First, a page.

Few Californians know hardly anything or nothing about California’s founding father. Fourth graders go on a field trip to a mission to learn about missions and then return to their regular lives, never wondering about missions again. Few of those children return to visit a mission. There is a chance that a few know of California’s founding father and who he was. Father Junipero Serra is that founding father who is just as important as George Washington, Benjamin Franklin, John Adams and several others. However he was a different founding father, a religious one who shaped California. Junipero Serra by Steven W. Hackel delves into Junipero Serra’s life and how he lived. Father Serra, a devoted Catholic, “devoted himself to the universalism of Catholicism, the suppression of individualism, and the renunciation of materialism.” (242)
"History of Pilsen and Little Village." San Jose Obrero Mission. Web. 24 Nov. 2011. .
Hackel speculates that “With each passing year Junipero Serra exerted less influence on the overall shape of the colony itself. In the final years of his life, above all else, the baptisms and the confirmations he could provide to California Indians gave his life direction and motivation” (142). Hackel aims, not to create a sort of idealistic image of Serra as a saint, but rather one which portrays him as a man who was dogmatic, with imperfections and faults, who categorized, captured and reflected the time and culture of “colonial enterprises”.
Additionally, this essay would be a good read for those interested in the topic of sexuality, gender and culture or anyone studying anthropology. This essay contributes to understanding aspects of California history that is not primarily discussed. The reader gets and insight on two different cultures, and the effects of them merging together -- in this case, the cultures of the Spaniards and Indians. I believe that this article supports Competing Visions as the text also discusses how “the object of the missions was to convert the natives to Christianity as well as to Hispanicize them…” and both touch upon the topic of the rapes of
San Francisco de los Tejas is another one of the first missions. It was the first mission built in East Texas. It was called Tejas because they had met Hasinai people along the Colorado River. The word Tejas means "friend". The Tejas mission was built after the Spanish found out about La Salle's fort. Tejas was built out of logs, unlike many of the missions. This was probably so because it was built in the Piney Woods or Post Oak Belt subregion. Trees in these subregions are plentiful. Tejas had been intended for the Caddo tribe. The Caddo were the most advanced tribe and didn't need the food, protection, or shelter the priests offered. Without the Caddo's support the mission was failing greatly. The Spanish government decided to stop funding money for the mission. Before the priests went back to Mexico, they buried the bell and hoped to return one day.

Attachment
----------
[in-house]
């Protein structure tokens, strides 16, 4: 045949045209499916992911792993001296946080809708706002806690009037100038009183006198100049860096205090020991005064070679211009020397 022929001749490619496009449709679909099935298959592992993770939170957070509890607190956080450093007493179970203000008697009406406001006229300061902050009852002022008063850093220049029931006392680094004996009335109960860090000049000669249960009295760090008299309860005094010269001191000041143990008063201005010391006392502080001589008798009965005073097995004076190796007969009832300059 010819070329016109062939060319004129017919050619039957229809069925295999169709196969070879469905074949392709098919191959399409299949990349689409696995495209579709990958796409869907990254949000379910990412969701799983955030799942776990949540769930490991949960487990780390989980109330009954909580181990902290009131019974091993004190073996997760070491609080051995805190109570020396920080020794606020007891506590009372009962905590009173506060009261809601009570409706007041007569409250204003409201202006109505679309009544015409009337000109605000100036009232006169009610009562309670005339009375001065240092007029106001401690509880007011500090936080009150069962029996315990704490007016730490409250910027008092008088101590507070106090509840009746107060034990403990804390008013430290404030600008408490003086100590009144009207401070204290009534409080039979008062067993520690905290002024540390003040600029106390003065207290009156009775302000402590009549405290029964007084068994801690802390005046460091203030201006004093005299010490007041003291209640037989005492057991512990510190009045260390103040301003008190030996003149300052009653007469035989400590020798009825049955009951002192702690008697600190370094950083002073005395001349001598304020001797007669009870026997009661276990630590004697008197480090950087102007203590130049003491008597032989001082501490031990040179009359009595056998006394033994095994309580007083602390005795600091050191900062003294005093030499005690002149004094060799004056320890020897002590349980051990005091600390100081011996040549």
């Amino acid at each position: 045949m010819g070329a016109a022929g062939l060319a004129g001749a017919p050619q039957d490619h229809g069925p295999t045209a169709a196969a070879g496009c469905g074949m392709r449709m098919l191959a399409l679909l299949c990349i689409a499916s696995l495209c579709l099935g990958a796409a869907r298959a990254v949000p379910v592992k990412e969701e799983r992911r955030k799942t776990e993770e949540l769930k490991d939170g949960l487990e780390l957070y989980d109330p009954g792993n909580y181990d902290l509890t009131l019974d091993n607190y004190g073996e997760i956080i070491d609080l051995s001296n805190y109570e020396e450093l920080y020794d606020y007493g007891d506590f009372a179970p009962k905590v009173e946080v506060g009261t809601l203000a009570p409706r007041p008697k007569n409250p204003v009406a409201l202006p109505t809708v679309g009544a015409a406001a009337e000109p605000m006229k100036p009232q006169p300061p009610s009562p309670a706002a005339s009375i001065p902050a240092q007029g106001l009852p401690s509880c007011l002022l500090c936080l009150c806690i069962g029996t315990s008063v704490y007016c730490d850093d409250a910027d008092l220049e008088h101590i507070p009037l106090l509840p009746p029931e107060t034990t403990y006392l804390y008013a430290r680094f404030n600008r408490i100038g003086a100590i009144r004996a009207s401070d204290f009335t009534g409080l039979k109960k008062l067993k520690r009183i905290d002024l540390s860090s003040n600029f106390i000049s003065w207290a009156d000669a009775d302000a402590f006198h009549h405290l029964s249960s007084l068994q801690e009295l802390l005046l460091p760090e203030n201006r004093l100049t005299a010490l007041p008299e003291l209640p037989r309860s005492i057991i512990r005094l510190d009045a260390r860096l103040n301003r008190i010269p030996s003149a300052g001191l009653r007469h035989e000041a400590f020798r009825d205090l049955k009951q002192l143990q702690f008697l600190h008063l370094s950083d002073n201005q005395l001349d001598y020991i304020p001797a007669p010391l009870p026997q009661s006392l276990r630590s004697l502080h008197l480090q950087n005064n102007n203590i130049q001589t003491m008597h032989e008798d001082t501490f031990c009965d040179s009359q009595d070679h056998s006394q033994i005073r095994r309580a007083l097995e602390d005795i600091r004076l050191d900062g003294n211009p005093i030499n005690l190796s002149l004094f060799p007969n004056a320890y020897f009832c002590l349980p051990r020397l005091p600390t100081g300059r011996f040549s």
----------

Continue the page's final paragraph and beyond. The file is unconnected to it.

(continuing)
Santa Catalina Island, often known as Catalina Island, is located off the coast of Southern California, southwest of Los Angeles. Catalina Island forms part of the Channel Islands archipelago. Catalina is the only island, out of eight, that has been significantly developed. There are two major settlement location within the island - the city of Avalon and the unincorporated town of Two Harbors (“Visit Catalina Island,” 2014). Beyond the town boundaries the island is covered by wild life that it is owned and operated by the Catalina Island Conservancy ("The Official Catalina Island Website,” 2013).
Father Jose Real took charge of Mission San Carlos in 1833. In
August of 1833 the Mission was Secularized. Instead of letting the
new converts purchase the land, most of it went to wealthy Spanish
and Mexican landowners. By 1834 Mission records show that only
165 new converts still lived there. What was left
dedicated to St. Nicholas in the 9th century. The additions done by Pope Nicholas I